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Clayton State University to Begin a New Master’s of Science in Nursing Degree
SUE E. ODOM,

In the fall of 2007, Clayton State University will begin a Master’s of Science in Nursing (MSN) program. The two major objectives of the graduate program are to provide additional graduate education in nursing to help meet the critical need for advanced practice nurses in Georgia and to further the mission of Clayton State, which is to bring “educational opportunities to the citizens and businesses of the Southern Crescent to contribute to the regions further development” and to provide “graduate programming as a community needs dictate.” Nursing leadership and nursing education will be the two areas of concentration for the nurses in the new program. The MSN consists of a total of 36-38 semester hours. Twenty of the 36-38 hours are required core courses and the remaining 16-18 hours of coursework will focus on their selected concentration. The education concentration focuses on advanced principles of education, teaching strategies, evaluation of learning, and curriculum development within a clinical context. The courses in the leadership concentration focus on advanced principles of leadership, financial management, analysis of systems, and resource management. The entire MSN program will be available in an online format.

With the national nursing shortage, Clayton State is very fortunate to offer this program in an effort to increase the number of nurse leaders and educators to remedy some of the shortages. The shortage of master’s prepared nurses is well documented and predicted to become much worse as the delivery of health care becomes more complex, Americans continue to live longer and sicker, and the current aging nursing workforce retires.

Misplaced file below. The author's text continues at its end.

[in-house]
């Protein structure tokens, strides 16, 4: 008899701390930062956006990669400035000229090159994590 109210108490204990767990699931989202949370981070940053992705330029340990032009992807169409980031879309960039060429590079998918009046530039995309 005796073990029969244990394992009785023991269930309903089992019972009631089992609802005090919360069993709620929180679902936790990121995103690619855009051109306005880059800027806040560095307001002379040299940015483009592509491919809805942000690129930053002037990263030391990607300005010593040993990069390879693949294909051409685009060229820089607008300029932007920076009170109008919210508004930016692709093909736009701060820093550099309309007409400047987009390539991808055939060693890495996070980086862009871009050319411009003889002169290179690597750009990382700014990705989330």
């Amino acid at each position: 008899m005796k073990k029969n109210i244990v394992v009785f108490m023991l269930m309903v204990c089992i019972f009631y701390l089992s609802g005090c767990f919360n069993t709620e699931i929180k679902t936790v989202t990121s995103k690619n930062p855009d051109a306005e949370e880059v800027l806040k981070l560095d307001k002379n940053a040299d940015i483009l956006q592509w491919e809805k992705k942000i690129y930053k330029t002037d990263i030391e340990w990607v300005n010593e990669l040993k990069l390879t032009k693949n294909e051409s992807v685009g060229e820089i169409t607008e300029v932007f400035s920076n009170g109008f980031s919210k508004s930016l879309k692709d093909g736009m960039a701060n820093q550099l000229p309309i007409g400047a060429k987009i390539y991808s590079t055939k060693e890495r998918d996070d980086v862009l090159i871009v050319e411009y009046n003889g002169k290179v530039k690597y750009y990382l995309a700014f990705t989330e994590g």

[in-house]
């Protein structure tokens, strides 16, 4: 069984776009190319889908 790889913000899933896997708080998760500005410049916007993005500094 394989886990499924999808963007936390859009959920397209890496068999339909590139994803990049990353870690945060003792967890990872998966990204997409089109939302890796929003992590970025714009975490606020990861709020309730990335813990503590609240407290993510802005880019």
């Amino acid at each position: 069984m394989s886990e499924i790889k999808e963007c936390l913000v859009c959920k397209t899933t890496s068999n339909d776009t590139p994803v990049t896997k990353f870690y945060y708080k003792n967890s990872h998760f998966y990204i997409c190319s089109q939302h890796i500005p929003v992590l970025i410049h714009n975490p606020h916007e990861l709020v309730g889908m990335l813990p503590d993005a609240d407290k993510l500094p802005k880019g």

One million new and replacement nurses will be needed by the year 2012 and by 2020, an additional 500,000 graduate-prepared nurses will be needed. Clayton State anticipates the greatest number of students for its program to come from south metro Atlanta and from minority backgrounds, meeting another national need – one for minority practitioners.

While the lack of advanced practice nurses (APN) is severe, the lack of minority APN is even more disturbing. Clayton State graduates more minority nurses than any other nursing school in Georgia, including the historically black colleges. As an added bonus, Clayton State nursing graduates consistently have one of the highest NCLEX/ State Board pass rates in the state, significantly better than the national average pass rate. Building on the already strong foundation of undergraduate nursing education and the outreach and success in educating minority students, Clayton State’s MSN program will not only help meet the growing shortage of APN in general, but the shortage of minority APN specifically.

“We have a growing, quality undergraduate program that’s well established, along with a cadre of core faculty that are well prepared,” says Dean of the Clayton State School of Nursing, Dr. Lisa Eichelberger, D.S.N., R.N. “We also have a good base of alumni in the Atlanta metro area and a successful track record in educating minority students. Both will help us in starting this graduate program in nursing.” The American Association of Colleges of Nursing recognizes that the shortage of faculty of nursing with baccalaureate and graduate programs is a continuing and expanding problem.

“Graduate programs in nursing are very labor intensive,” emphasizes Eichelberger. “Each student will have a clinical specialty and will require a tremendous amount of individual focus from the program faculty. We want to make sure we do this right the first time.

By limiting class size, we are confident that will happen.” Clayton State’s School of Nursing is committed to maintaining the reputation it has built over the years of providing a quality nursing program for its students and quality nurses for the community.

Now, with the addition of the Master of Science in Nursing, the Southern Crescent community as well as the entire State of Georgia will benefit in both the short and the long-run by educating and training graduate nurses for leadership and teaching careers.
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